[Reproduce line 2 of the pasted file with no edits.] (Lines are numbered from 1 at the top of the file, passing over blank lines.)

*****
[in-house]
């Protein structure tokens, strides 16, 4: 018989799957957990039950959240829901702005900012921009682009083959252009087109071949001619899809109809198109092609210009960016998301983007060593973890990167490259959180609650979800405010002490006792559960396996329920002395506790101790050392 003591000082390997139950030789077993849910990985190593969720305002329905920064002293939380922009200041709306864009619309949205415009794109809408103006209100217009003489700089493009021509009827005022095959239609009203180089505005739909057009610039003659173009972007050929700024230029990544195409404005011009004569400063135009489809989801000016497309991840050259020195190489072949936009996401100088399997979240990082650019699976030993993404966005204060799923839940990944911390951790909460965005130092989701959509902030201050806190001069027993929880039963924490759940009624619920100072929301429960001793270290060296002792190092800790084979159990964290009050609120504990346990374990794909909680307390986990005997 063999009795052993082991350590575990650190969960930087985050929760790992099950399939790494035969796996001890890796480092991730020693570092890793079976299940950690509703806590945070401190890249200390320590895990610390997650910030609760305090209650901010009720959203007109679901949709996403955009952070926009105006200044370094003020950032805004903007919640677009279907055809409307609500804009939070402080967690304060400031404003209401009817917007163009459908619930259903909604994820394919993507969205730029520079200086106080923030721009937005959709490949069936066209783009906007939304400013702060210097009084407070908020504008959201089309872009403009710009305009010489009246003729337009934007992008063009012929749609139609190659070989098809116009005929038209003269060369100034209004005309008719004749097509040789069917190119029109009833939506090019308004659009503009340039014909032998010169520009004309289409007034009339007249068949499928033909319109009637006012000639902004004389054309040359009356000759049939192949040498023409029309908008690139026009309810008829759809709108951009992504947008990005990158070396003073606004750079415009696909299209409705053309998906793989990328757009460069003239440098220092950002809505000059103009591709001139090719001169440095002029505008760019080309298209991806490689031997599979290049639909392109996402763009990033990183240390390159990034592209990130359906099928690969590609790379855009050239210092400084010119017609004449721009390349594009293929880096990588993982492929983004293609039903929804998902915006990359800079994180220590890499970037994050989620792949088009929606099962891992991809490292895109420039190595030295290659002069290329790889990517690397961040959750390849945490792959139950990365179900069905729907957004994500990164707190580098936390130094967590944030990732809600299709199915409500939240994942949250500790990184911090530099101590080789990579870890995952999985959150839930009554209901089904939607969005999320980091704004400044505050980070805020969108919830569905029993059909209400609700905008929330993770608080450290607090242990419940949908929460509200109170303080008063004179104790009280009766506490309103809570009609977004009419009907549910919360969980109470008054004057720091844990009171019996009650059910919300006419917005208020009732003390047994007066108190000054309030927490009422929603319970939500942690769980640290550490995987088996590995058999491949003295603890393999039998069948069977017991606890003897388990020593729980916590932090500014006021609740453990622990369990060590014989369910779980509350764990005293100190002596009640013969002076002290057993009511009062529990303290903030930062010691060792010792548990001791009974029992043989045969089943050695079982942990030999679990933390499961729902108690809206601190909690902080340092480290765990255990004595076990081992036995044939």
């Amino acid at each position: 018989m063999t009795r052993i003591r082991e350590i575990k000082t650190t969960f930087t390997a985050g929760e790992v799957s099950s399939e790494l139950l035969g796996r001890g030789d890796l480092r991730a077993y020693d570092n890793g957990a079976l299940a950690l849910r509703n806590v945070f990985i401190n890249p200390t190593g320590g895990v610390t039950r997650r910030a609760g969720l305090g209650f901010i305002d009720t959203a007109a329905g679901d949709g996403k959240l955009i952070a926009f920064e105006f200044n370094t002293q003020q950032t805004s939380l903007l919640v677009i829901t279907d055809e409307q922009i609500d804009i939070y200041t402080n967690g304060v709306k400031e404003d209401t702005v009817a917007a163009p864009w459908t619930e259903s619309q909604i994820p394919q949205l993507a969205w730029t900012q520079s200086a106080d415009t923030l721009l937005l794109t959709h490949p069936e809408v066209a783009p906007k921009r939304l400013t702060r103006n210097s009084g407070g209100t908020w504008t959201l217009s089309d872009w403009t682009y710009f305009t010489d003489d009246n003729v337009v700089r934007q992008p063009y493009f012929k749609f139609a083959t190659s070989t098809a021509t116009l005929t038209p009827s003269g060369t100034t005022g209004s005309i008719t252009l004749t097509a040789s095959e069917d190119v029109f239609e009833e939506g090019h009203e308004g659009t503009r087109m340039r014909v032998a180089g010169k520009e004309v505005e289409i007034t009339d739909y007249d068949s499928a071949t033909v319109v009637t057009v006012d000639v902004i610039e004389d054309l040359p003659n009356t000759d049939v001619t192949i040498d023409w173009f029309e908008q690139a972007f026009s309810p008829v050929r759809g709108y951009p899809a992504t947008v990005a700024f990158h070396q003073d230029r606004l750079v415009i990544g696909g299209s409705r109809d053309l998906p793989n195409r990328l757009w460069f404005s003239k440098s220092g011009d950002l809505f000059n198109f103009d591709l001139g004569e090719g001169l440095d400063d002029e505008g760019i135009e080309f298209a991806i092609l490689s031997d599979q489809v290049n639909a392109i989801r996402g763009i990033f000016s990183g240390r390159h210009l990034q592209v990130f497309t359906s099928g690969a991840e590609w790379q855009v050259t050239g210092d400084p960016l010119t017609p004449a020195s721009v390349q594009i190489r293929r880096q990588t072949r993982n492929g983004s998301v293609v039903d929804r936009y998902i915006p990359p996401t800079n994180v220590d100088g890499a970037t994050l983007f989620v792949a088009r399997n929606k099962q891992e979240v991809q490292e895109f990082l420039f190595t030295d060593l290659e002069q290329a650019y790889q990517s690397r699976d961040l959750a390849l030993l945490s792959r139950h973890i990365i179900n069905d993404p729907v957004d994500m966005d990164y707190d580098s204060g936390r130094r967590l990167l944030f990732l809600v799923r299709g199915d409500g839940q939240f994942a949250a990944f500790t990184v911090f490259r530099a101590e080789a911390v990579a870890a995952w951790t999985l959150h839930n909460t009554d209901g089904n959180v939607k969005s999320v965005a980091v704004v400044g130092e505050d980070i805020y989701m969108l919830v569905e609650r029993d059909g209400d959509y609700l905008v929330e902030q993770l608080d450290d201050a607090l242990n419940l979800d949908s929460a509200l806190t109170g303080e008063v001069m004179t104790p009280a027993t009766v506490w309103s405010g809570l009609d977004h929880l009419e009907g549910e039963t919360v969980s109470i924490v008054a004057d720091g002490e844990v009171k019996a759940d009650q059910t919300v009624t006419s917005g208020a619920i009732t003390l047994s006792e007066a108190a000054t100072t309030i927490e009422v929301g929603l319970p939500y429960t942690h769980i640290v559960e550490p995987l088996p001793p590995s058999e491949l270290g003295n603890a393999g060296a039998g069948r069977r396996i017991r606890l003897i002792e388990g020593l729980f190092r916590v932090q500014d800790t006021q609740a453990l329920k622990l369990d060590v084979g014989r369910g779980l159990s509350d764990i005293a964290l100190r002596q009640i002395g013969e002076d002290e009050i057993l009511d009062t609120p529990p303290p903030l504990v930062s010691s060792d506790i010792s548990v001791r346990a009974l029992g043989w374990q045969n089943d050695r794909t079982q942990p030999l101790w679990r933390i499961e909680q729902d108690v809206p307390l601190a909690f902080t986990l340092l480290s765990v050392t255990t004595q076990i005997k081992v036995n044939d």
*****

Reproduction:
């Protein structure tokens, strides 16, 4: 018989799957957990039950959240829901702005900012921009682009083959252009087109071949001619899809109809198109092609210009960016998301983007060593973890990167490259959180609650979800405010002490006792559960396996329920002395506790101790050392 003591000082390997139950030789077993849910990985190593969720305002329905920064002293939380922009200041709306864009619309949205415009794109809408103006209100217009003489700089493009021509009827005022095959239609009203180089505005739909057009610039003659173009972007050929700024230029990544195409404005011009004569400063135009489809989801000016497309991840050259020195190489072949936009996401100088399997979240990082650019699976030993993404966005204060799923839940990944911390951790909460965005130092989701959509902030201050806190001069027993929880039963924490759940009624619920100072929301429960001793270290060296002792190092800790084979159990964290009050609120504990346990374990794909909680307390986990005997 063999009795052993082991350590575990650190969960930087985050929760790992099950399939790494035969796996001890890796480092991730020693570092890793079976299940950690509703806590945070401190890249200390320590895990610390997650910030609760305090209650901010009720959203007109679901949709996403955009952070926009105006200044370094003020950032805004903007919640677009279907055809409307609500804009939070402080967690304060400031404003209401009817917007163009459908619930259903909604994820394919993507969205730029520079200086106080923030721009937005959709490949069936066209783009906007939304400013702060210097009084407070908020504008959201089309872009403009710009305009010489009246003729337009934007992008063009012929749609139609190659070989098809116009005929038209003269060369100034209004005309008719004749097509040789069917190119029109009833939506090019308004659009503009340039014909032998010169520009004309289409007034009339007249068949499928033909319109009637006012000639902004004389054309040359009356000759049939192949040498023409029309908008690139026009309810008829759809709108951009992504947008990005990158070396003073606004750079415009696909299209409705053309998906793989990328757009460069003239440098220092950002809505000059103009591709001139090719001169440095002029505008760019080309298209991806490689031997599979290049639909392109996402763009990033990183240390390159990034592209990130359906099928690969590609790379855009050239210092400084010119017609004449721009390349594009293929880096990588993982492929983004293609039903929804998902915006990359800079994180220590890499970037994050989620792949088009929606099962891992991809490292895109420039190595030295290659002069290329790889990517690397961040959750390849945490792959139950990365179900069905729907957004994500990164707190580098936390130094967590944030990732809600299709199915409500939240994942949250500790990184911090530099101590080789990579870890995952999985959150839930009554209901089904939607969005999320980091704004400044505050980070805020969108919830569905029993059909209400609700905008929330993770608080450290607090242990419940949908929460509200109170303080008063004179104790009280009766506490309103809570009609977004009419009907549910919360969980109470008054004057720091844990009171019996009650059910919300006419917005208020009732003390047994007066108190000054309030927490009422929603319970939500942690769980640290550490995987088996590995058999491949003295603890393999039998069948069977017991606890003897388990020593729980916590932090500014006021609740453990622990369990060590014989369910779980509350764990005293100190002596009640013969002076002290057993009511009062529990303290903030930062010691060792010792548990001791009974029992043989045969089943050695079982942990030999679990933390499961729902108690809206601190909690902080340092480290765990255990004595076990081992036995044939």